If you're in the market for second hand EXA/Pulsar NX there's just a few things you should keep in mind when it comes time for an inspection. I had highlighted these out to one of our members (Nismobaby - Vi Pham) in order to prevent her going through what I have and other members have gone through. The list got so big I decided to share this with everyone else.
Here are things to look out for or do when it comes to the inspection:
- Get a mechanic to check your vehicle before you put any money down (or unless someone you know has some mechanical knowledge, however EXAs are finnicky little cars and even some mechanics can't figure them out).
- check out the power steering rack (they cost a fortune to rebuild.. actually around $400-500 for recon in my area).
- check for any hesitation or misfiring (this indicates a worn coil pack.. there are four coil-packs in your car and they cost $250 each from nissan).
- check for a slick gearshift (i.e. no crunching or missing gears, a single gear on your car can cost anything up to a grand to replace).
- check for accident damage of course.
- check for previous modifications and that they were done properly.
- check your boot and if it smells like petrol after a drive (this was recalled defect I heard about.. my does it but it's not dangerous so I haven't had it fixed).
- check if fuel/temp gauges work properly (a shorted power transisitor is a common problem on EXA's.. not expensive to fix but frequently happens at least once to the majority of owners).
- check oil gauge in centre console works properly (often these things go.. they aren't worth fixing.. mine isn't so i left it there.).
- check the pop up headlights.. make sure they go up and down without any clicking sort of noises or grinding noise (better to get someone else to stand closely to the front of the car and listen for this).
- if the car has done 100,000kms check that the timing belt has been changed (these are darn expensive but must be changed, if not the car can lose compression when it snaps and you can say bye-ye to your engine)
- and then check for the usual stuff, air/con, radiator, targa roof, exhaust......
Just remember, once you get your EXA check your fluids regulary and also service your new car every at max every 5000kms. If you look after the EXA, it will look after you.
Check for Private Import
Private Imports aren't all that common but with more deregulations of import laws in Australia more and more people are privately importing EXA's into Australia.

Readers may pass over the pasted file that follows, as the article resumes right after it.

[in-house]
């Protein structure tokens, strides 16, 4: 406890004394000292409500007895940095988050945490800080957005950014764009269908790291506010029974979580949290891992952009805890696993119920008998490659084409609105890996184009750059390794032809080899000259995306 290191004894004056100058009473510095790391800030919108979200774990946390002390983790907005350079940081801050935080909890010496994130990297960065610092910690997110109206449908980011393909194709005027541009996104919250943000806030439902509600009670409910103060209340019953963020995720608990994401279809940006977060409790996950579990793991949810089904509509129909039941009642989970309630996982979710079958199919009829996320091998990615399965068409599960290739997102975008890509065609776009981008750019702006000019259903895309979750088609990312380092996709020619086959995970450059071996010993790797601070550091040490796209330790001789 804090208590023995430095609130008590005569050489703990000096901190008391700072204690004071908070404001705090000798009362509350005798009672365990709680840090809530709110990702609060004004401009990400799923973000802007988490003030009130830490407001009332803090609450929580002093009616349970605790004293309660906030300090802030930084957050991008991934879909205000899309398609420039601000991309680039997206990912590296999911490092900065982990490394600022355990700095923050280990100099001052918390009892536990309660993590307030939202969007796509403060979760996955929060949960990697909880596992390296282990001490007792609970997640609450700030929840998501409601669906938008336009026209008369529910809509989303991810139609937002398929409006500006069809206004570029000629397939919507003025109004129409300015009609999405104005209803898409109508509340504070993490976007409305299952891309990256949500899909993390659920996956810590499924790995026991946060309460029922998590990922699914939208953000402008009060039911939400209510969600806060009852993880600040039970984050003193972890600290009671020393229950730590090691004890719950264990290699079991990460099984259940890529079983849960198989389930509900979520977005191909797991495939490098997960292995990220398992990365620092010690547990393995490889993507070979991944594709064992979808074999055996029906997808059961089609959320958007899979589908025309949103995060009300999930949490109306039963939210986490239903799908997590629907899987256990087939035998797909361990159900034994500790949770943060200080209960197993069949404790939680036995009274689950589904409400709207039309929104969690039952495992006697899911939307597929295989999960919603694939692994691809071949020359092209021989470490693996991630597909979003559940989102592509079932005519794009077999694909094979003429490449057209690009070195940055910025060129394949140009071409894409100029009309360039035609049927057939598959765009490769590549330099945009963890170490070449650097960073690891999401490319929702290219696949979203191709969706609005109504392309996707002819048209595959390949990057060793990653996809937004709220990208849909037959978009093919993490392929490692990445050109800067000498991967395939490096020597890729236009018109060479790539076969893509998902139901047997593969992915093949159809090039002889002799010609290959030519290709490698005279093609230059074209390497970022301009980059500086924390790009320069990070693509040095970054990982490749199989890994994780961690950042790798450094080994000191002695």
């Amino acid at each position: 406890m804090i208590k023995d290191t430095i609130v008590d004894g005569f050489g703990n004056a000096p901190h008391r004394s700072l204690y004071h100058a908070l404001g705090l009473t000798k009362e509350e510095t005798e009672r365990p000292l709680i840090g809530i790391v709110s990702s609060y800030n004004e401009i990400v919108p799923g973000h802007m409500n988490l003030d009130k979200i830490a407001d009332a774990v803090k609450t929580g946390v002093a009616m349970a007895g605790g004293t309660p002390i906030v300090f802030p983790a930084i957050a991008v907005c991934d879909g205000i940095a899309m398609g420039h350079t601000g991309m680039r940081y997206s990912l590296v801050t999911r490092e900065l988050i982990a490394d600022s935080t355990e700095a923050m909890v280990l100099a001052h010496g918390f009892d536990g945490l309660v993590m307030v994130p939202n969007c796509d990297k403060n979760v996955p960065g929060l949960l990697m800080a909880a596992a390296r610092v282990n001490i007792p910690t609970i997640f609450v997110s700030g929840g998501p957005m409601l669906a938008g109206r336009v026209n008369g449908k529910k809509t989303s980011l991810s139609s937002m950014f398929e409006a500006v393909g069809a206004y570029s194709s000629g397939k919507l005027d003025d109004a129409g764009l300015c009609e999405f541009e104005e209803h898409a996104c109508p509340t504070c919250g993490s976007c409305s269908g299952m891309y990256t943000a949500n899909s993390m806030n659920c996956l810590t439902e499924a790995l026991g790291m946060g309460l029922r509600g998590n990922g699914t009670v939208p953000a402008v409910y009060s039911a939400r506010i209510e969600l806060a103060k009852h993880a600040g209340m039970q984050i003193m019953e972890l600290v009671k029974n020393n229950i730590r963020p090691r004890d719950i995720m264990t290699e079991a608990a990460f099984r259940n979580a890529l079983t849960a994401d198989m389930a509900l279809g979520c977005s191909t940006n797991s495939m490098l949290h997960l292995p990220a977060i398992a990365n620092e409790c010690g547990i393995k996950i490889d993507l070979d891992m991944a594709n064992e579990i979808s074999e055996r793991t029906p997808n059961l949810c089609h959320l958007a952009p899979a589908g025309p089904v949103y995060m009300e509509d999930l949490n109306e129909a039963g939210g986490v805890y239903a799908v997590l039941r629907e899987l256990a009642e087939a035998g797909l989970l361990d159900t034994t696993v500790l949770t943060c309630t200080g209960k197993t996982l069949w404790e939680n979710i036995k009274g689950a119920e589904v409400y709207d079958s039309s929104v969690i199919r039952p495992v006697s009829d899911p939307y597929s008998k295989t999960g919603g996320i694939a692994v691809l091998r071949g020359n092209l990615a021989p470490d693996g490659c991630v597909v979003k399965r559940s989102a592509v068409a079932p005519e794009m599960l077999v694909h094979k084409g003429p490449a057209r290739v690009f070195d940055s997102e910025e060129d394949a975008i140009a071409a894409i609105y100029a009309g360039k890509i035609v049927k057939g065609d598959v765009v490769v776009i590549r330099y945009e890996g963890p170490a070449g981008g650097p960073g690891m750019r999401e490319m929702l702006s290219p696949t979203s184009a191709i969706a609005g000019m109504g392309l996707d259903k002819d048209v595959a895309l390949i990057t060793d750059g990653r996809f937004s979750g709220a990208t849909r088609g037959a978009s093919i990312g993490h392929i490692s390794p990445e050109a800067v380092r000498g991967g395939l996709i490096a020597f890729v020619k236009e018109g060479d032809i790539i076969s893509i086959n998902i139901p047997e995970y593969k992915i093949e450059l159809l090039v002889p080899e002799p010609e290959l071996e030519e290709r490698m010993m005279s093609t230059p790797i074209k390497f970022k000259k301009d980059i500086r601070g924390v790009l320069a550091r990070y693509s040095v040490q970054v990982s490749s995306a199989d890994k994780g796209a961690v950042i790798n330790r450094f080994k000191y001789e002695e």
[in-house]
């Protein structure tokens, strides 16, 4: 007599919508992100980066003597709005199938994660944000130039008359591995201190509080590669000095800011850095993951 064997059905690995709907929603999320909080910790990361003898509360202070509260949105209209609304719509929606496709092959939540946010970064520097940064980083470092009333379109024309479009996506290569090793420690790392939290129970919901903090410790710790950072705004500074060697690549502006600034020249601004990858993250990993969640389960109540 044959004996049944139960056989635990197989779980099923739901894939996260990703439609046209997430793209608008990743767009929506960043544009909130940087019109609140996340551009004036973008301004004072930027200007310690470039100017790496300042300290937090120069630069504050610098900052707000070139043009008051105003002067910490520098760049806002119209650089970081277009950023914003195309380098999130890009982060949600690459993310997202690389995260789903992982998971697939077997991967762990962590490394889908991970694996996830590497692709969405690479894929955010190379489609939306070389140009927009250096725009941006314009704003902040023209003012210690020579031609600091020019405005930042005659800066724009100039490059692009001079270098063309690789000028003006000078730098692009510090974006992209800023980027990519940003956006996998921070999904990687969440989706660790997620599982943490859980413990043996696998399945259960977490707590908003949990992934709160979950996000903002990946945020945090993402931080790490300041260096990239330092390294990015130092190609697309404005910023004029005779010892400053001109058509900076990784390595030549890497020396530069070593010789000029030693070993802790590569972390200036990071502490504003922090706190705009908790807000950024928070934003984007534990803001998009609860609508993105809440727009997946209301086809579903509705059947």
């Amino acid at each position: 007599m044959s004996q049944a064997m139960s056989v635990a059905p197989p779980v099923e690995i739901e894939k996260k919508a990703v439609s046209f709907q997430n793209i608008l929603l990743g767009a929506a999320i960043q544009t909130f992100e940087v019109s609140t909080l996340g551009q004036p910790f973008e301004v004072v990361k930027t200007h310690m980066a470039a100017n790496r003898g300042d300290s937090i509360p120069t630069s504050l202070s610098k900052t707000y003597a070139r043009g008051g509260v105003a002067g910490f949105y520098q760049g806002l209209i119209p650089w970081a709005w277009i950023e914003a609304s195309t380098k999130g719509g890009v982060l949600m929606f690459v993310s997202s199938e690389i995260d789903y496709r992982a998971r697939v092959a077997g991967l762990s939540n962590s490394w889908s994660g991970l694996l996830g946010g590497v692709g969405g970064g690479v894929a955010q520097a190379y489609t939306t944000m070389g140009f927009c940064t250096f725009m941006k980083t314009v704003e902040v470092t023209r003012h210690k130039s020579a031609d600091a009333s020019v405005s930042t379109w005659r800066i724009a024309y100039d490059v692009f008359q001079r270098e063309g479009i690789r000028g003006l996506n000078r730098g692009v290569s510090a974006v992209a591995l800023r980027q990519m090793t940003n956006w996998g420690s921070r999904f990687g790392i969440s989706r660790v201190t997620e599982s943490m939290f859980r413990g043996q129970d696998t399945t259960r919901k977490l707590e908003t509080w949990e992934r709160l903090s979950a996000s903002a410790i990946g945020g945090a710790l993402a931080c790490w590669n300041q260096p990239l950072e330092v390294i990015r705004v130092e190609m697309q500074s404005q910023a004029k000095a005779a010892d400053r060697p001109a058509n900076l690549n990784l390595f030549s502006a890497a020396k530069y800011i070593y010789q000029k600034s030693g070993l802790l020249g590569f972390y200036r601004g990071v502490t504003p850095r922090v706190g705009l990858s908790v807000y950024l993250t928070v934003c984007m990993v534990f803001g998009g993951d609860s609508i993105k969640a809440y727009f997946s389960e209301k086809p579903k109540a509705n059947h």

A dead give-away that an EXA is a private import, is that it will be a 1.6 L and have rear end disc brakes (with ADH7 embossed into the rear drivers side caliper).
Another clue is, next to the cigarette lighter will be diagonal slotted holes similar to the shape of the brake lights.
Also there may be various Japanese stickers in the engine bay, sunshade and warning sticker for the targa roof.
Best bet is to buy an original Australian import, that way insurance won't hassle you about having a private import and you'll probably get a 1.8 L.
Although there is nothing wrong with buying an import, remember you do get the high compression 1.6L motor which derives it's power much earlier than the 1.8L, you should at least know what you're getting to knock the price down a little.
Crank Angle Sensor
This item is connected to the exhaust camshaft on the twin-cam engine. It regulates the timing on the CA18 engine depending on input from other sensors (such as air-flow sensor, EGO sensor, temperature sensor, etc). A good Crank Angle Sensor allows the EXA to acheive optimum performance and fuel consumption. The CAS can be worn out when mileage is high, this leads to inaccurate timing of the exhaust camshaft.
You know when the CAS is stuffed when the EXA seems to detonate at certain points (eg. choke turns off, soft to hard driving, warm and cold driving). It will seem to chudder and spit irregularly.
This goes for basically all cars with pop-up lights. From time to time the pop-up headlights will fail to "pop-up" or "fall-down". Hitting it won't help, but there is a knob behind the headlights located in the engine bay which can assist the headlights in functioning properly again.
Check that the lights pop-up and on, from turning on the lights. And push the "stay-on" button in the cabin a few times, to see that it functions without turning on the lights.